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"The Jetsons Season 2": Back to a Very Retro Future

Stop this crazy thing! No, Jerry meant the DVD. Stop it.

That said, the episodes on offer here are mostly solid if unspectacular. Episodes usually feature one character more than the others, so it’s possible to speak of “Elroy episodes” and “Rosie episodes.” This is a good thing, because it not only gives the show a bit of variety but also lets us get to know each of the characters a bit better. In general, though, I enjoyed the episodes that center on the feud between George’s boss, Mr. Spacely of Spacely Sprockets, and his rival Cogswell of Cogswell Cogs. “Solar Snoops” is genuinely quite fun as Cogswell schemes to steal Spacely’s “microchip cookie” and George has to dress in drag on a counter-espionage mission. And “Winner Takes It All” takes the rivalry to the Olympics. The strained relationship between George and his boss is one of the cornerstones of the show (taken directly, of course, from The Flintstones).

One of the charms of the show is its world of imaginative robots and gadgets. There are some great little touches, such as Judy’s talking diary that promises not to tell anyone her secrets. But watching this show in 2009, there is an added joy in spotting the technologies that have come to fruition. George reads his newspaper and his mail on screen—they couldn’t have known about such things in 1985! As I was watching, I kept reminding myself about what was and wasn’t invented then, because little things like reading the news from a screen seem perfectly natural to us now. However, The Jetsons seems to get at a deeper point about our reliance on technology. When Rosie’s disc is “past its mileage” in “Rosie Come Home”, she thinks she is obsolete and that the Jetsons want to replace her. But the replacement the family gets does things differently and they don’t like it; they’d rather the older model. The whole episode reminded me of upgrading my old PC until the point came where I had to get a new one. It’s interesting to see that that process dramatized and humanized.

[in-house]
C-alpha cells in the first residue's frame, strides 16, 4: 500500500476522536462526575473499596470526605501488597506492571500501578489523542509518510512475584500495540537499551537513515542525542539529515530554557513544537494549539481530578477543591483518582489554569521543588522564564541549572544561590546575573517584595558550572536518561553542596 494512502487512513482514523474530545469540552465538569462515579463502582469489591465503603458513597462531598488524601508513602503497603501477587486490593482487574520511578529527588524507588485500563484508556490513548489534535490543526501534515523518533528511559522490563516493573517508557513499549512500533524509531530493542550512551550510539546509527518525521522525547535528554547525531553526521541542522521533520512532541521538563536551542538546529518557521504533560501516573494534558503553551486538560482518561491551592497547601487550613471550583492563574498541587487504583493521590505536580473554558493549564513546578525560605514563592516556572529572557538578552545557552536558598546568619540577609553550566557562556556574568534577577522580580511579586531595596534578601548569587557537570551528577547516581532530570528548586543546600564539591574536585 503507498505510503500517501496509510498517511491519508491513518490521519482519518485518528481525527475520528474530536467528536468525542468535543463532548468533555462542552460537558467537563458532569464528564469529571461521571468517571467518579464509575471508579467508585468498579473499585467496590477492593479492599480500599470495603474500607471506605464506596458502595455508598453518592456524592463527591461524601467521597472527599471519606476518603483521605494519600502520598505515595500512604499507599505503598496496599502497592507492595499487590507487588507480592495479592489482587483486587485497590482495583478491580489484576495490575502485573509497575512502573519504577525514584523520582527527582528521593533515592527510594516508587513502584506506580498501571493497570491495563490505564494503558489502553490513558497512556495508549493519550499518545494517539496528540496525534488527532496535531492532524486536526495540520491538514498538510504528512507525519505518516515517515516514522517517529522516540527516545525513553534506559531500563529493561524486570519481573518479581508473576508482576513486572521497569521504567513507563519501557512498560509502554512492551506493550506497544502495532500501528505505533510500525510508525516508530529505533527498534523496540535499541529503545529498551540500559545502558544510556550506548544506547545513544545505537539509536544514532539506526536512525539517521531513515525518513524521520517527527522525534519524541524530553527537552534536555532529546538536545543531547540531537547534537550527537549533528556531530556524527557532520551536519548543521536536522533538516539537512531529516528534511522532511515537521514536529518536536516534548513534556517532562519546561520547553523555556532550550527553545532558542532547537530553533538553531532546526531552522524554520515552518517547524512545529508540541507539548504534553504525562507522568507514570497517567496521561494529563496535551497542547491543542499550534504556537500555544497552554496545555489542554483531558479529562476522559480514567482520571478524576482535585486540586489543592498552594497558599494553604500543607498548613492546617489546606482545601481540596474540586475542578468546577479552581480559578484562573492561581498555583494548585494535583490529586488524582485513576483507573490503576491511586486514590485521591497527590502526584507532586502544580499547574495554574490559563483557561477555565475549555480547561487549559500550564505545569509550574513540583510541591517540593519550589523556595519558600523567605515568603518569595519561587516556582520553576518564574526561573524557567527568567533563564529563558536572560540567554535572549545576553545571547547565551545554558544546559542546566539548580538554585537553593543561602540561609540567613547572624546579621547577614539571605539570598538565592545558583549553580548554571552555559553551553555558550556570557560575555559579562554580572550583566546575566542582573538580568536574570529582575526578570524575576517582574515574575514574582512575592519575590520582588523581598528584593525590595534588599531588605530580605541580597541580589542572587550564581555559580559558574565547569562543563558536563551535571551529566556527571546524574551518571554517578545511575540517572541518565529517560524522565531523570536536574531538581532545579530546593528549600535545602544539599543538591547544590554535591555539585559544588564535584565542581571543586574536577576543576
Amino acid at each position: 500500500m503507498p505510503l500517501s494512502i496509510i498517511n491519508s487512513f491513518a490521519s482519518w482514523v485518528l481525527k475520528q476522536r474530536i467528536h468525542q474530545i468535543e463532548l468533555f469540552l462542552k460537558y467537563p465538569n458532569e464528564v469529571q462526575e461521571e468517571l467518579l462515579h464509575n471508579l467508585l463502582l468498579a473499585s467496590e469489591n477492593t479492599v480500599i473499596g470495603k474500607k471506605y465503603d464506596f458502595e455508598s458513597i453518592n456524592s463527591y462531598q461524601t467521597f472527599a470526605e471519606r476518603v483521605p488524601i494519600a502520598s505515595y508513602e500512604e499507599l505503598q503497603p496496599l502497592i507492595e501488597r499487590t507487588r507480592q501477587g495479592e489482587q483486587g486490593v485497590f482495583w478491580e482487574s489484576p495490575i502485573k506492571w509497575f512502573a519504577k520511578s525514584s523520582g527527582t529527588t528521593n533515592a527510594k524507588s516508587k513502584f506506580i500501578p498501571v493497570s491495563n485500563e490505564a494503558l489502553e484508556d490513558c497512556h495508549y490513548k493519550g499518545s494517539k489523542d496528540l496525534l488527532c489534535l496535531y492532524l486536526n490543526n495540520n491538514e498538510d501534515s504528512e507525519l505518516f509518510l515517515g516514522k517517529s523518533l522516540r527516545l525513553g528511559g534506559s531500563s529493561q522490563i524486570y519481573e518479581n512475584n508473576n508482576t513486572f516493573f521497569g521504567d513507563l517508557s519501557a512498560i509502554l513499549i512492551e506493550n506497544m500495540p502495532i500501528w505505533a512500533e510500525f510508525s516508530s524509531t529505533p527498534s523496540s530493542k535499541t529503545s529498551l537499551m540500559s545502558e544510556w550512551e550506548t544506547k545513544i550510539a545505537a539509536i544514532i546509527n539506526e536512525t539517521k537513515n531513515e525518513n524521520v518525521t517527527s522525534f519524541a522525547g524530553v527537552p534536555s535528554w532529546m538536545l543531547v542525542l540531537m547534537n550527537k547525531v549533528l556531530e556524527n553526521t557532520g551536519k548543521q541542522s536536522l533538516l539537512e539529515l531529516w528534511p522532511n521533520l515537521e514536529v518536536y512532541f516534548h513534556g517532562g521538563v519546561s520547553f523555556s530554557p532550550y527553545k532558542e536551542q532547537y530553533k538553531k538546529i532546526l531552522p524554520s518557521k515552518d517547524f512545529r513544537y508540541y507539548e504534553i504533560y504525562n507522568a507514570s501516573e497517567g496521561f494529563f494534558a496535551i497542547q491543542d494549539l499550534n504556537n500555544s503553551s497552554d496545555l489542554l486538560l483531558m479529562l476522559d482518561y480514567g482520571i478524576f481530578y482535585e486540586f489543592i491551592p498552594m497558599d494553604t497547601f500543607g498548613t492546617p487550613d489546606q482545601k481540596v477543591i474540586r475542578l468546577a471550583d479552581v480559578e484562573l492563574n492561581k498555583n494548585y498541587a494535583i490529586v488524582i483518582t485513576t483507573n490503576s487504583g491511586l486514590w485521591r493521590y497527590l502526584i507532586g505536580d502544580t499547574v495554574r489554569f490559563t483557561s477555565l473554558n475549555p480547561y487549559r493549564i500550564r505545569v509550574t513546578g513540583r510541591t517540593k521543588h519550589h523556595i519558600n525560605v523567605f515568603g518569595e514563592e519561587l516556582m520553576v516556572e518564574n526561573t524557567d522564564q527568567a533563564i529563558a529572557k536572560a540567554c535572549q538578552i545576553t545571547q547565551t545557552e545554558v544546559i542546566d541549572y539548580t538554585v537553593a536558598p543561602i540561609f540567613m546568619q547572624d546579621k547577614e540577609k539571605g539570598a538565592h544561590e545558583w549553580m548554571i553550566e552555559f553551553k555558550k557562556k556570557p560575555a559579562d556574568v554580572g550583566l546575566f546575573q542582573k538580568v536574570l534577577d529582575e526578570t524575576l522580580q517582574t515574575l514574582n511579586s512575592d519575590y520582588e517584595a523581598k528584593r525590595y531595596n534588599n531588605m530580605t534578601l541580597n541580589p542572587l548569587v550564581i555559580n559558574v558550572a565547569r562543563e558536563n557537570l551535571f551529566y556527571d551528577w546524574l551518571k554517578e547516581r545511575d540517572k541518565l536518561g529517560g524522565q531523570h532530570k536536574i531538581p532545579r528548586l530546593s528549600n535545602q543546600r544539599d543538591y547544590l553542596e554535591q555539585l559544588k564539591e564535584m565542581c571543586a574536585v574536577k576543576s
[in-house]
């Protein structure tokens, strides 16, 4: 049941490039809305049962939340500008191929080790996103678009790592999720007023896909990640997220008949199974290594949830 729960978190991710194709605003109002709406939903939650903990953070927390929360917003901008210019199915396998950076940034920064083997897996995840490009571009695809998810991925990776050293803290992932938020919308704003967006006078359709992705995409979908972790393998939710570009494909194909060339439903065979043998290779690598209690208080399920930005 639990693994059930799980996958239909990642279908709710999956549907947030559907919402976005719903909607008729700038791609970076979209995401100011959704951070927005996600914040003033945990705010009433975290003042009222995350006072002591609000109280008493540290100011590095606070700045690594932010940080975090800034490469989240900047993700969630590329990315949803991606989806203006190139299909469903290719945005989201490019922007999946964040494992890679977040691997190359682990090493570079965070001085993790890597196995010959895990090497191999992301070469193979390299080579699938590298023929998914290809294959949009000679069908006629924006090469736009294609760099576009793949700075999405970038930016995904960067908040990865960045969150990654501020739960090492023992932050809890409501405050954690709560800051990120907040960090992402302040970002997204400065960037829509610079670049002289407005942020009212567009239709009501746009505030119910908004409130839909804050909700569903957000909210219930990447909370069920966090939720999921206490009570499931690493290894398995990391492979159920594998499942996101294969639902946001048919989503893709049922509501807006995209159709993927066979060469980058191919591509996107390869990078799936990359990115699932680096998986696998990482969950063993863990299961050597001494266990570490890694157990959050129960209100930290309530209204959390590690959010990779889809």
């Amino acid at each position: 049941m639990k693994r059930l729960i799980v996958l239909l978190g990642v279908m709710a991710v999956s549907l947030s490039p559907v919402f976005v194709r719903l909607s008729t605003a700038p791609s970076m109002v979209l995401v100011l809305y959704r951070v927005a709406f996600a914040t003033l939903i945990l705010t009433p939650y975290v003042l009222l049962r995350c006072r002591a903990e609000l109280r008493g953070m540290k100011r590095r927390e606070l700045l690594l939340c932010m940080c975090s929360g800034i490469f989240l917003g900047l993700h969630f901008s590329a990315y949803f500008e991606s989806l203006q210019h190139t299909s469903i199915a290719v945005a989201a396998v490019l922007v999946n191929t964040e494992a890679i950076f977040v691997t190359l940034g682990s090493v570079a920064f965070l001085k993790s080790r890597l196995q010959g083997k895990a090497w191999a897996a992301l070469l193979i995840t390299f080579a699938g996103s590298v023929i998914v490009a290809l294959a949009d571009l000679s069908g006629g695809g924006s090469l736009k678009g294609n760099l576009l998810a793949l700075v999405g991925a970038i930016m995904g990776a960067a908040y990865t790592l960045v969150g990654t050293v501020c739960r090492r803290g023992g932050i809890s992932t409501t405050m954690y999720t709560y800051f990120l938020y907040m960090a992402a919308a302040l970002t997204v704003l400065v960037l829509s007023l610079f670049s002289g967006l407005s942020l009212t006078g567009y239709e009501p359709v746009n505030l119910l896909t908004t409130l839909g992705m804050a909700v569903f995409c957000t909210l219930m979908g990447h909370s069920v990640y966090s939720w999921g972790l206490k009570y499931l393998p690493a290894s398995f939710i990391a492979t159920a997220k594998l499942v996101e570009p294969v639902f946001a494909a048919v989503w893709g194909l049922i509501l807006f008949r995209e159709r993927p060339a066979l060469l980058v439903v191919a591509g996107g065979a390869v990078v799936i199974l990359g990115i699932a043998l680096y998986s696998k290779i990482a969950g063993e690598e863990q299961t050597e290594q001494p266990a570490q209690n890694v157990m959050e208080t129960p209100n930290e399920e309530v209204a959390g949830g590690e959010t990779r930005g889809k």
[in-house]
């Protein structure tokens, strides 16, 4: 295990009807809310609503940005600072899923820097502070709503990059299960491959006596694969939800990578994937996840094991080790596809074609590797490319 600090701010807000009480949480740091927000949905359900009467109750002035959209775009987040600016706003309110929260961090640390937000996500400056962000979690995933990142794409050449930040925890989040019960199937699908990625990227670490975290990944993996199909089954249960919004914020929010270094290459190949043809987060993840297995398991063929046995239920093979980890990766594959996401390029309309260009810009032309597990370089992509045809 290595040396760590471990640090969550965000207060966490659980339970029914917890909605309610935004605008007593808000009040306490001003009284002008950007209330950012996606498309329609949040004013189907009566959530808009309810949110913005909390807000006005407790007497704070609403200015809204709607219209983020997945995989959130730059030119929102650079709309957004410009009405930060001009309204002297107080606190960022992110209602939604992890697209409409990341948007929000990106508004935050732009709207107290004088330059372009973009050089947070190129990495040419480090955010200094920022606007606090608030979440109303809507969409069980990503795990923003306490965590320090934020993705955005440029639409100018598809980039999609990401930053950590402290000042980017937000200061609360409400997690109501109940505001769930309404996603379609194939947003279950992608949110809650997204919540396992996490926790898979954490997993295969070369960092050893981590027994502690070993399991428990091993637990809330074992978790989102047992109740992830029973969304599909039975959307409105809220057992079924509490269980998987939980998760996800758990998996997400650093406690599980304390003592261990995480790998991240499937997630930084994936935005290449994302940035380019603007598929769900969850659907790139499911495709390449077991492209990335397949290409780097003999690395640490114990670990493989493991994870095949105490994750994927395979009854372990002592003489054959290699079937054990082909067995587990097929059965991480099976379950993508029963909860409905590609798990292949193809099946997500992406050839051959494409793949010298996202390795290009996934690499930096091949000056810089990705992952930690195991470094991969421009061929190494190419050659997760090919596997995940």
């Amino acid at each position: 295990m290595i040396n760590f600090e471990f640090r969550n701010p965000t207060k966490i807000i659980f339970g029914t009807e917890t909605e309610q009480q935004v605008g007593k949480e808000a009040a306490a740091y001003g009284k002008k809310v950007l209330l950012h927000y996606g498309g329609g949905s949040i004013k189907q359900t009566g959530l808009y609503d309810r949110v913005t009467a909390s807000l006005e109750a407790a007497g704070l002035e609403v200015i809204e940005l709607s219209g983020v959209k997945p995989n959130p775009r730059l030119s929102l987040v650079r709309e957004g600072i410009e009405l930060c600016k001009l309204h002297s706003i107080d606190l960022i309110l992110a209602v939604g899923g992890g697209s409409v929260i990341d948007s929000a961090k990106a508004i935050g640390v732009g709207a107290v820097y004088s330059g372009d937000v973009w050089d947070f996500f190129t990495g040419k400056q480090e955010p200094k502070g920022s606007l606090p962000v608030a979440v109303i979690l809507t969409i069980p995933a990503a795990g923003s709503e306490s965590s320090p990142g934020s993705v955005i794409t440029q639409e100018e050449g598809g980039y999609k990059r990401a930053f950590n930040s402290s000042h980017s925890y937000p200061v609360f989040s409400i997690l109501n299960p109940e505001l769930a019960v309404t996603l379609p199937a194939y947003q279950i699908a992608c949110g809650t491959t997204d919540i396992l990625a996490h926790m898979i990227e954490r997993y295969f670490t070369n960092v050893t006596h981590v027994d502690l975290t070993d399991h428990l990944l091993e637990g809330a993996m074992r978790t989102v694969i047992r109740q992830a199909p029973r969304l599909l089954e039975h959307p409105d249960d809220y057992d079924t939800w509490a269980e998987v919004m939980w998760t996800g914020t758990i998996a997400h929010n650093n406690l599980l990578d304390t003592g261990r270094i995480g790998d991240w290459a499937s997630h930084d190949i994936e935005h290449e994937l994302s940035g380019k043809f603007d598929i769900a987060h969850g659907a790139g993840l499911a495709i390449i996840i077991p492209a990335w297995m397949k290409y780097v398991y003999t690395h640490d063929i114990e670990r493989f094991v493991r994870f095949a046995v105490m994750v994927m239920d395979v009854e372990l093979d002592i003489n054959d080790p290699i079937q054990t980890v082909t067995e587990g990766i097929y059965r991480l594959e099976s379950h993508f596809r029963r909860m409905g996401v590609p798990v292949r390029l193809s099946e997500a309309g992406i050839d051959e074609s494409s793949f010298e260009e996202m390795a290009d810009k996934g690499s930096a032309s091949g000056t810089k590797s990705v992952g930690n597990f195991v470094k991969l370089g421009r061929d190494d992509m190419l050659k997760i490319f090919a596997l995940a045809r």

A show as middle-of-the-road as The Jetsons almost resists analysis. By 1985 standards it’s positively retrograde. I mean, if you put it up against Thundercats, He-Man, Dungeons and Dragons, MASK, Transformers, or Defenders of the Earth, it’s immediately clear that we’re dealing with something from a different time. However, since it was a conscious effort to recreate a 60s show, that can hardly be leveled as a criticism. I’m wondering who the “natural audience” for The Jetsons was in the 80s. I was a kid then, and I was watching men with big swords fight and then nagging my parents to buy me plastic replicas of them. I remember seeing The Jetsons on but I always assumed (even back then) that it was from the same stock of endlessly re-run 50s, 60s and 70s shows that people don’t tend to criticize, like Scooby Doo, The Flintstones, Top Cat, Yogi Bear, and Popeye that they’d put on as filler during a “dead spot” in the schedules. I can’t ever remember going out of my way to watch it.

I guess this is my problem with The Jetsons in general: who would go out of their way to watch it? It’s the sort of show that everyone has seen but is nobody’s favourite show; I can’t really imagine someone describing themselves as a die hard “Jetsons fan.” It’s mildly amusing: but more “mild” than “amusing”; it’s gently inventive, but more “gentle” than “inventive”. It’s not particularly funny, but harmless enough; it’s faintly nostalgic but not particularly endearing. Well, you get the picture. In short, The Jetsons is a study in bland moderation that struggles to justify its own existence.

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